Reflections on Exile

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Reflections on Exile

"Reflections of Exile" by Edward Said is an elaborate analysis of the state of exile in the modern world. Said claims that there is an interplay between Nationalism and Exile that creates a sense of "us" and a sense of the "outsiders." In recent times the Caribbean has provided an example of this state of exile. The African Diaspora brought slaves across the pacific to work on sugar plantations as slaves. After the period of American Revolutions, the former slaves found themselves in a position without a clear sense of identity or belonging. The Caribbean provides an example of modern day exiles that were removed from their homeland and are forced to reform their sense of identity. Said claims that "Exile is a jealous state...an exaggerated state of group solidarity, and a passionate hostility to outsiders" (Said 178). Many forms of literature focus on the exile's journey to find a definition for themselves taking after their "African" ancestry and their new role in American society.

About the Author

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Edward Said, author of "Reflections on Exile." A quote from the essay, "Exile...is the unhealable rift forced between a human being and a native place, between the self and its true home: its essential sadness can never be surmounted."

Edward Said (1935 - 2003) was a Palestinian/American political literary theorist who did extensive writings on Palestinian and Middle Eastern politics. Said was known to support Palestinian foreign policy, and made several criticisms of modern society, and modern politics. He is also known for his development of 'postcolonial criticism' and his involvement in literary/cultural criticism. Reflections on Exile was one of Said's latest works, and is written on a more personal note as Said himself was an exile. "Reflections on Exile" is an acknowledgment of modern exiles and their place in society, relating the experiences of several individuals that were exiled during the Palestinian/Israeli conflict. These stories give the essay a more personal tone, and make it easier to relate "Exile" to a modern scenario.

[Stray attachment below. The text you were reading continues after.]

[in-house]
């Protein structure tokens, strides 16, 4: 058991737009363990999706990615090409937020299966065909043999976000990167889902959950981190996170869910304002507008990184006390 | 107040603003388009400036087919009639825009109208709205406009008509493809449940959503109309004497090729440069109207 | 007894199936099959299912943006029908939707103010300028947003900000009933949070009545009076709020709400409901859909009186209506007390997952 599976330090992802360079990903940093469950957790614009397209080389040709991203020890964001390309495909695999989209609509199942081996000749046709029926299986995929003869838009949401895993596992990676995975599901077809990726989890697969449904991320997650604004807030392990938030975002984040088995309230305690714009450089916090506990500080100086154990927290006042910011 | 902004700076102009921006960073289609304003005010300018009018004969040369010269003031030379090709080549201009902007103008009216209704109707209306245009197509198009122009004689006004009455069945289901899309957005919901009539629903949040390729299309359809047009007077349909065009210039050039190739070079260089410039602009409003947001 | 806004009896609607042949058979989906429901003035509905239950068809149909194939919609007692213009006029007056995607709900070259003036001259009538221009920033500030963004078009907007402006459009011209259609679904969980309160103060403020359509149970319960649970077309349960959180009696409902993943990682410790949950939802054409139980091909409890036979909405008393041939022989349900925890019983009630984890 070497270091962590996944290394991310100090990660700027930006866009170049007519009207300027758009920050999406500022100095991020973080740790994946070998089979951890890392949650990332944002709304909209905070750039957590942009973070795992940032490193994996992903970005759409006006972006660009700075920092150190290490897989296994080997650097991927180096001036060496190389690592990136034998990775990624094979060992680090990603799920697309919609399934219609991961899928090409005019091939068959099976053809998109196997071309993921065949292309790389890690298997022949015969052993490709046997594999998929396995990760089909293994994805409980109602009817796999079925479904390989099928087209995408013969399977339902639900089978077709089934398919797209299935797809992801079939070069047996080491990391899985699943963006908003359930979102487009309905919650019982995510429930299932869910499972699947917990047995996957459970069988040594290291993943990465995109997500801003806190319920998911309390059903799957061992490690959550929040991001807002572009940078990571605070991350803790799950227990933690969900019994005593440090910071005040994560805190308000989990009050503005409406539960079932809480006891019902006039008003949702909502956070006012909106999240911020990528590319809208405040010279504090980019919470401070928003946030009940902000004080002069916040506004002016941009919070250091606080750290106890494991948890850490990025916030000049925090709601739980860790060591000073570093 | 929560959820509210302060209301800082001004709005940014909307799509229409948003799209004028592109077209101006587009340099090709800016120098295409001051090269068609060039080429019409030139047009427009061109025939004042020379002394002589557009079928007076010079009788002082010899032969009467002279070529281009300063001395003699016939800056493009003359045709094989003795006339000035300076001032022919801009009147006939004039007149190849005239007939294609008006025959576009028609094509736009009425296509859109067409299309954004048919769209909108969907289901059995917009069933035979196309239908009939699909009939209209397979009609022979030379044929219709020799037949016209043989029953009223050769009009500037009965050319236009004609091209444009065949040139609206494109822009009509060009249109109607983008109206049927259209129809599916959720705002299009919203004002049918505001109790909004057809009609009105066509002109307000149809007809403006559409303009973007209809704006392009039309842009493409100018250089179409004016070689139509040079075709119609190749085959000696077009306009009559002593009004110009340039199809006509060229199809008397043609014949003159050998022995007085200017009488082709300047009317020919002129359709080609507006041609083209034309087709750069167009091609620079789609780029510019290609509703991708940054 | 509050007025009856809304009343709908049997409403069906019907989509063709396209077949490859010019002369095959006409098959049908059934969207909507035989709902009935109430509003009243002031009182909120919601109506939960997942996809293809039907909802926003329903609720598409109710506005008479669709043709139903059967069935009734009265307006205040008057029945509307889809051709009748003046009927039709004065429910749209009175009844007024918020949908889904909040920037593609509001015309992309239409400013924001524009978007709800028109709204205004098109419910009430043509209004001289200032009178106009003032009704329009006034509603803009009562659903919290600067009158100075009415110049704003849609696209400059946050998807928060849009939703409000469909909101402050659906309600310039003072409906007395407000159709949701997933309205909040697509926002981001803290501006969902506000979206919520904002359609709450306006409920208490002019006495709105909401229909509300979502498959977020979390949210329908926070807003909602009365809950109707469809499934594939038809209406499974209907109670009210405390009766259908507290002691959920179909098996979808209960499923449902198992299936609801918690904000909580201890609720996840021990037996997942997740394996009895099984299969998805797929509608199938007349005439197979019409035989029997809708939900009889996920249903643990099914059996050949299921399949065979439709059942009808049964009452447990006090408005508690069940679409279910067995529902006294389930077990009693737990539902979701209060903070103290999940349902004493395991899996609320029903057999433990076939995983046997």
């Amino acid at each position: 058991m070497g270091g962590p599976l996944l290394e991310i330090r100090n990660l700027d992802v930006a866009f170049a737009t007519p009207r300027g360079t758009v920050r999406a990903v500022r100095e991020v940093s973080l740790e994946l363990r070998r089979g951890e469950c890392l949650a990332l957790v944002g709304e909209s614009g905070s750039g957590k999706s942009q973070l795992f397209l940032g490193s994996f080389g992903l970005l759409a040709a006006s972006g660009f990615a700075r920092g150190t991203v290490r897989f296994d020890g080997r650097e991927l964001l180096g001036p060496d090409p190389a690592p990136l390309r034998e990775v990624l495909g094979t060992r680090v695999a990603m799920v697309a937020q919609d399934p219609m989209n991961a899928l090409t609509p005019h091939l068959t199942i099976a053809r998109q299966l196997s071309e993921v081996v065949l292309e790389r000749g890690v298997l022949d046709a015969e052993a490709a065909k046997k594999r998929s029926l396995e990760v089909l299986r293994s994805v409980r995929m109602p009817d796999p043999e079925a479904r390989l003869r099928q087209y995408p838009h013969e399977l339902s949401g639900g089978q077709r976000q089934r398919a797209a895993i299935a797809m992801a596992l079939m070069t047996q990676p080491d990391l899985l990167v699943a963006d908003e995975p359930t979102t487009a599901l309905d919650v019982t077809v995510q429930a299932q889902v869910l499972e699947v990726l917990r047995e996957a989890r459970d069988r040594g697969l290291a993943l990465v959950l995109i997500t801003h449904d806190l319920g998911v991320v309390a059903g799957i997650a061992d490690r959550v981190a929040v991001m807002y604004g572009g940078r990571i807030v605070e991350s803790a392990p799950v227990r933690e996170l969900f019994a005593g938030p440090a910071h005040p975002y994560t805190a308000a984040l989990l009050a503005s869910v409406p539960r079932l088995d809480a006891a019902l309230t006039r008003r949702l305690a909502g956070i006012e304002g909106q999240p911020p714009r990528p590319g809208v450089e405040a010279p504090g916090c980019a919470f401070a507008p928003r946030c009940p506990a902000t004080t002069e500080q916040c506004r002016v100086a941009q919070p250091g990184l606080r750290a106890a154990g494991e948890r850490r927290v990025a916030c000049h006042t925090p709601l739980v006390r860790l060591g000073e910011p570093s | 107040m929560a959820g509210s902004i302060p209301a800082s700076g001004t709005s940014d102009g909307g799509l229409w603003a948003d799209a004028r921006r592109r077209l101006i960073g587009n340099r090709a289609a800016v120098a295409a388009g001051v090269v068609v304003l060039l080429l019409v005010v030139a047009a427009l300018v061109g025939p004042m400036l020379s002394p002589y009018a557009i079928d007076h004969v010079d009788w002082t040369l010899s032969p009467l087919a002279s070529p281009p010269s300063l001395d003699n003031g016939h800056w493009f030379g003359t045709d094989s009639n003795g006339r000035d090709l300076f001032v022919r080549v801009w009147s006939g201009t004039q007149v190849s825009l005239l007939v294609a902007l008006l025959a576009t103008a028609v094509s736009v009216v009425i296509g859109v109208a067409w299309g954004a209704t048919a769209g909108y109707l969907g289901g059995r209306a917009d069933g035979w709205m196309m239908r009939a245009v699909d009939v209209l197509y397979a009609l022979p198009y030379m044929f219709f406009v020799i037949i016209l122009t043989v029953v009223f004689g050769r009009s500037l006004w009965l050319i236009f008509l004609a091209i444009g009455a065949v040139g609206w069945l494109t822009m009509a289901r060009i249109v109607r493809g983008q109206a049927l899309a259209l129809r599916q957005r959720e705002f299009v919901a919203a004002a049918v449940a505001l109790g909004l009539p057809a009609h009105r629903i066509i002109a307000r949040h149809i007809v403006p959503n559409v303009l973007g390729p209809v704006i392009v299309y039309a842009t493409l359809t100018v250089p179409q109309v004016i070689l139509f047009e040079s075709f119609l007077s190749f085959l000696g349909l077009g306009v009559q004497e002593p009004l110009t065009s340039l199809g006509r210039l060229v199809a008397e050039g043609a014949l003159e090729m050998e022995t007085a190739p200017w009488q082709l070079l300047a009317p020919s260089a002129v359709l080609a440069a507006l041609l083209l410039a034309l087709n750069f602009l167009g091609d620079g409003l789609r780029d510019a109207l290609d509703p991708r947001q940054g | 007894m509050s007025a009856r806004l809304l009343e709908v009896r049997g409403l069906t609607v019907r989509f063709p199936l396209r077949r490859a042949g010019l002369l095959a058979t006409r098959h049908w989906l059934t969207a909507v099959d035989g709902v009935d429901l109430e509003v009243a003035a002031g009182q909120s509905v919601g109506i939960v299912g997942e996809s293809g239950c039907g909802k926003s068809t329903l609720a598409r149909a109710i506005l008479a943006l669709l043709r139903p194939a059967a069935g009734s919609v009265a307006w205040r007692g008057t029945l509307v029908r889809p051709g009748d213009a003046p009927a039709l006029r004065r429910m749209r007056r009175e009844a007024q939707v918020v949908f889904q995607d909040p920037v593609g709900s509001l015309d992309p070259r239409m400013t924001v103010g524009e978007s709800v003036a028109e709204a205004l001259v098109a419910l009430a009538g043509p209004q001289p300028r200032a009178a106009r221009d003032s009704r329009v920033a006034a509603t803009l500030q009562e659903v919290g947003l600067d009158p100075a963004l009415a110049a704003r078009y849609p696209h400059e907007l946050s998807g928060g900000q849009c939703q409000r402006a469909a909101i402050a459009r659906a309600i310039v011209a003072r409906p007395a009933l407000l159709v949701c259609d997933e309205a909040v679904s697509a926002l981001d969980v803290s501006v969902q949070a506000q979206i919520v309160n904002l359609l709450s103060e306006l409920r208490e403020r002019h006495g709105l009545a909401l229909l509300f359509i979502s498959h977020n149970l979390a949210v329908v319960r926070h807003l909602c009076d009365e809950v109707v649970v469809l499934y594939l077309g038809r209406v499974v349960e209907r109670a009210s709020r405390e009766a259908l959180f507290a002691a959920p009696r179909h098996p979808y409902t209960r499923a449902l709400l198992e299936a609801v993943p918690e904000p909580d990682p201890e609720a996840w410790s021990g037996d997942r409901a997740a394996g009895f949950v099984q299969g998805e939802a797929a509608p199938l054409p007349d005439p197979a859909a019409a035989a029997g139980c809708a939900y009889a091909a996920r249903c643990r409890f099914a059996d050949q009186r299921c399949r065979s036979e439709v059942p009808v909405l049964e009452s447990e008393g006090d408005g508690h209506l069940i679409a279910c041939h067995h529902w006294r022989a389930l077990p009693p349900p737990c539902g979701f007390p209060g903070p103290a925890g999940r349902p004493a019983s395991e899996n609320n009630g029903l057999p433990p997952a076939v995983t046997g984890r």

Course Relations

Many of the writings that we have used in this course have shown the relations to exile in the Caribbean culture. As peoples move from the Caribbean to the United States they experience a sense of separation from their homeland, or what they perceive to be their homeland. Said describes feelings like these as "Exiles look at non-exiles with resentment. They belong in their surroundings, you feel, whereas and exile is always out of place. What it is like to be born in a place, to stay and live there, to know that you are of it, more or less forever?" (Said 180-181). Many of the characters that we have been introduced to have felt out of place in their new homes, and have difficulties adjusting to their new environments. In the States race is used as an excuse for differential treatment, and many immigrants are exposed to hate and discrimination from the instant they step into America. Their "African" ancestry is a reason that they cannot fit into their new environment, and makes them feel out of place. Boy and Kitty from "No Telephone to Heaven," Caroline's mother from "Krik? Krak!" and the family in "Fiesta 1980" all experience discrimination from their "African" ancestry and are treated as exiles because of it.

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The Caribbean; where many slaves found themselves after the African Diaspora. Once in the Caribbean, the blend of African ancestry and New World geography created a culture that had to define itself using both of these pasts. The books that we read focused on how Diaspora (Said), and ethnicity affected people as they lived their lives.